Solaris was always meant for high-end servers, that is to be expected. However, Windows 2003 server often sits on top of the TPC benchmarks well above Solaris. Go figure.
The transactions processing council maintains a rich variety of benchmarks. Taken literally, the comment is not true of any of them, because there are no recent Sun entries for the only test in which Microsoft's results are competitive: the TPC/C order processing benchmark.
In the more complex TPC/H, for example, the SPARC/Solaris combination holds the top spot by price/performance in the 100GB and 300GB ranges, comes second to an IBM machine running SuSe in the 1000GB benchmark, and comes third to IBM (SuSe) and HP (Red Hat) on the 3000GB test.
There are no current Sun results shown for TPC/C because Sun refuses to participate, claiming that the simplified transaction structure in the benchmark is easily gamed by vendors and does not occur in real life. Here's how they put it in a 2003 reality check
With any stagnant simple workload that exercises only a portion of database and operating system capabilities, it can be expected that many software optimisations will evolve to take advantage. The quarter-mile drag strip is certainly a test of automobile performance, but vehicles optimised to excel on this very limited course are not at all capable of meeting the widely varied needs that are fulfilled by a general purpose car or truck. Just as top fuel dragsters are not the right choice for a family car, customers often find that vendor configurations of record-breaking TPC-C systems are not appropriate for their data center.
IBM does play in the TPC/C game and just announced a score of 3,210,540 on a 64-processor IBM eServer p5 595 running AIX with DB2. This was a $29 million dollar installation rated at $5.19 per transaction courtesy of a 47% discount.
In comparison, the system with the lowest cost per transaction recorded is a Dell PowerEdge 2800/1/3.4GHz/2M running Microsoft SQL Server 2000 Workgroup Edition under Microsoft Windows Server 2003 Server. That machine only needed 2.5GB of RAM and a single 3.4Ghz Xeon at a system cost of $39,340 to achieve a score of 28,122 and thus a unit cost of $1.40.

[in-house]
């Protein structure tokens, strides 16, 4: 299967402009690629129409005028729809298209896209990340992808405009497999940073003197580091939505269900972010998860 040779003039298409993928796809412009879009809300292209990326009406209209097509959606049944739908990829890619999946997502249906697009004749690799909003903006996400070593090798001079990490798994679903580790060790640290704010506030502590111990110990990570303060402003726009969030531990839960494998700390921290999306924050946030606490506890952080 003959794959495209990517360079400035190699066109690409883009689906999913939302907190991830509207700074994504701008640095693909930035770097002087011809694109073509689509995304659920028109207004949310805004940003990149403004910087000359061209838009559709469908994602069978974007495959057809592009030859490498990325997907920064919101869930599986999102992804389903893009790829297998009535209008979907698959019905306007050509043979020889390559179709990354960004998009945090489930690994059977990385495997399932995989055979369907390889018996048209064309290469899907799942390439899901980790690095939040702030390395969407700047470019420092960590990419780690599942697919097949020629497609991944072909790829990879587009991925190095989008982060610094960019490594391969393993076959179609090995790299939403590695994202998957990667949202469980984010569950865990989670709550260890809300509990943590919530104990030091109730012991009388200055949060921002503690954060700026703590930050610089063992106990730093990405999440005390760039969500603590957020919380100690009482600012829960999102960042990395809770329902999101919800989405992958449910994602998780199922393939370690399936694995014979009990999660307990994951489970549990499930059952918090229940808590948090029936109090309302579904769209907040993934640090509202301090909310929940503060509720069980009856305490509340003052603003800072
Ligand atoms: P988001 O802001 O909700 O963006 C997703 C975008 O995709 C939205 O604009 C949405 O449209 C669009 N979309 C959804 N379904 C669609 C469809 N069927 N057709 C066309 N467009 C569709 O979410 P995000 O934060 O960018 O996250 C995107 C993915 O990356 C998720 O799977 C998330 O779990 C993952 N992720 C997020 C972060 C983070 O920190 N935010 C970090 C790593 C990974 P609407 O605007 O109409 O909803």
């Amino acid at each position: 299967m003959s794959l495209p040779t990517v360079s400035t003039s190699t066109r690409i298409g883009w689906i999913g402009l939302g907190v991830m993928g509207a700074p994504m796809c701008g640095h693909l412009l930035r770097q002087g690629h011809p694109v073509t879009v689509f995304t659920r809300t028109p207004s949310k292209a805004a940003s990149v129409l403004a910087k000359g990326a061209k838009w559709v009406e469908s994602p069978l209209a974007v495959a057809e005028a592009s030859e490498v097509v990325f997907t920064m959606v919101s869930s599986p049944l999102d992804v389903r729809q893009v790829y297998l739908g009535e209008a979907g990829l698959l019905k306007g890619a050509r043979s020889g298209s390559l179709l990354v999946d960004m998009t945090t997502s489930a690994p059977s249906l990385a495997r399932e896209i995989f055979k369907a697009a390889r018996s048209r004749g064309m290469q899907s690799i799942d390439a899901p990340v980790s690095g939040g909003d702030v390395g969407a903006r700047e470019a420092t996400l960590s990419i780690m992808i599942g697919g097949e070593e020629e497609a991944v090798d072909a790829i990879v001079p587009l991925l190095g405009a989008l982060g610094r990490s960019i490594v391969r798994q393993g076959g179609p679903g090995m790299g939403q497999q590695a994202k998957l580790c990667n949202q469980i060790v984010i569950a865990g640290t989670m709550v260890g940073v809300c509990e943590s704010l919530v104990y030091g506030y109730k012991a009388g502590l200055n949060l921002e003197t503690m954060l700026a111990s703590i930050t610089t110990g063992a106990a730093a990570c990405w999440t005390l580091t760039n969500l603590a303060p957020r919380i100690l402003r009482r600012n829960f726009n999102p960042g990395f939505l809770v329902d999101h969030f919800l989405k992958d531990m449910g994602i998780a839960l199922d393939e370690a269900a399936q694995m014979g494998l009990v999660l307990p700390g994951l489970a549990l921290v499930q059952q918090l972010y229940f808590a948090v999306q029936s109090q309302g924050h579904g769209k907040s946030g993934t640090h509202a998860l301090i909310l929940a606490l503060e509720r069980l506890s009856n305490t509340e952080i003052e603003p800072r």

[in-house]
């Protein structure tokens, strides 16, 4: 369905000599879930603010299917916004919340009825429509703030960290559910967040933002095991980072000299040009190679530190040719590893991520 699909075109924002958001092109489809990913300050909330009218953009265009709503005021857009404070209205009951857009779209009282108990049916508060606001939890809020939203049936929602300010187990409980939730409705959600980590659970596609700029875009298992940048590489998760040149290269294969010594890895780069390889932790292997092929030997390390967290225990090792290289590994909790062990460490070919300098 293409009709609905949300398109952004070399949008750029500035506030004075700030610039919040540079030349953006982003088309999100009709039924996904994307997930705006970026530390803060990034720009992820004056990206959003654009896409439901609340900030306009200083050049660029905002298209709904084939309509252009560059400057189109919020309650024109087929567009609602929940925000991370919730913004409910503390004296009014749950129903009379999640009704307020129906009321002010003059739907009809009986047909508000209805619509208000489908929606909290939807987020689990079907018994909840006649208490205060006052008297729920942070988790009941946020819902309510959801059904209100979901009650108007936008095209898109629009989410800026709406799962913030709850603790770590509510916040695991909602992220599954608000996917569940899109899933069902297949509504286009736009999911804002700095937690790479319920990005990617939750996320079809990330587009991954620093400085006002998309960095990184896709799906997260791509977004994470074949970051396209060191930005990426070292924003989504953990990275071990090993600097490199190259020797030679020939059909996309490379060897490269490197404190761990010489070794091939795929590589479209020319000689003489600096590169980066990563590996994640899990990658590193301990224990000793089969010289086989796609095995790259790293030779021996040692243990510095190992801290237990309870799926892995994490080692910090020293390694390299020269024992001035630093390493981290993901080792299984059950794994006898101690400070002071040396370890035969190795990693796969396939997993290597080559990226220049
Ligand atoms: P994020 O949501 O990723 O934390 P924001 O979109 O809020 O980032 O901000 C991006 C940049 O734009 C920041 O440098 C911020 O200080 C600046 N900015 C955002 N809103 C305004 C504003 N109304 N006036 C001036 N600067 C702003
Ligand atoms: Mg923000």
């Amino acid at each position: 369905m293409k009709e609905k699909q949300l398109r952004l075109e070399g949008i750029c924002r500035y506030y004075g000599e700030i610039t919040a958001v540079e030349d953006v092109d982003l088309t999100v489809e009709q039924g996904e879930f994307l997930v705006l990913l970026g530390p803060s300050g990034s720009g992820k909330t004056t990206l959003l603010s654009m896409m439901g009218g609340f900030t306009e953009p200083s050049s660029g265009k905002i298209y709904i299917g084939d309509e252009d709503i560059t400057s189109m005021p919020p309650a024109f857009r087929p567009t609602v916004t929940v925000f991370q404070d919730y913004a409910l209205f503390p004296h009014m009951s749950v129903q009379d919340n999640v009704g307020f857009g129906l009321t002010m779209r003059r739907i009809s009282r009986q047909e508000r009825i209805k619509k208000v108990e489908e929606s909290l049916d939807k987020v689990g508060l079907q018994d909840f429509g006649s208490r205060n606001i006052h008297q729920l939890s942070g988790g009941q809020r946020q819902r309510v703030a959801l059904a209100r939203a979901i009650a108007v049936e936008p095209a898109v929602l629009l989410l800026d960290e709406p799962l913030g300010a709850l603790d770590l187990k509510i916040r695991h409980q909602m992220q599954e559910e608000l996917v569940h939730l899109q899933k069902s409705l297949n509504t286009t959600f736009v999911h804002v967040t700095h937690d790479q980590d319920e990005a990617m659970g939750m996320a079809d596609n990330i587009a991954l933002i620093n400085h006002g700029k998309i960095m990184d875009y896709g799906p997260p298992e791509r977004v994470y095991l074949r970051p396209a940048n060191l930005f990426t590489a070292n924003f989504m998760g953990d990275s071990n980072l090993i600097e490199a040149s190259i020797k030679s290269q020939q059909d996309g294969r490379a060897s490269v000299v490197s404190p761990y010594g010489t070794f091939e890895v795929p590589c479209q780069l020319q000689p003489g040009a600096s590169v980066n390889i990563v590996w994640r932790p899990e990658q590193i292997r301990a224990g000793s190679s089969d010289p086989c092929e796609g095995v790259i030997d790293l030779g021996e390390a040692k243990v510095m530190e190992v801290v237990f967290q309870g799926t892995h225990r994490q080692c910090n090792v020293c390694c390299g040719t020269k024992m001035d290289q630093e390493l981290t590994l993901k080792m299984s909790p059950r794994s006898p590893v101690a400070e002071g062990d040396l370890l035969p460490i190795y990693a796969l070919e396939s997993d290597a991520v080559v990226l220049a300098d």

(There's an untold story here, by the way: all the other hardware vendors are reporting their results using Linux. Put Debian with mySQL on this machine, and you'd probably break a $1.20 -- and an Apple X-serve using lots of RAM could probably break one dollar because its X-RAID array is so cheap.)
Nevertheless, these numbers look convincing -- IBM is faster, and Wintel is cheaper, just like the man said.
Except that he's begging the question: proving that Sun's can't compete on TPC/C by assuming they're lying about their reasons for not participating in order to cover up their inability to compete.
So where's the evidence they're lying? Sun does participate in a lot industry benchmarking activity -- in fact, they've just posted a long list of wins for Solaris 10 on both SPARC and AMD hardware. So what do these benchmarks -- things like like enterprise ERP/SCM-based applications processing, business intelligence processing, or integrated e-commerce work -- have in common? They're at the other end of the complexity scale from TPC/C.
Basically, Sun's actions on benchmarking are consistent with their comments about TPC/C and supported by the results they get on tests like the Informatica data transformation application. The way I figure it, that means they're not lying -- and therefore that the fellow who sent me that email will be falling on his sword if he ever discovers the courage to look beyond his own assumptions and beliefs.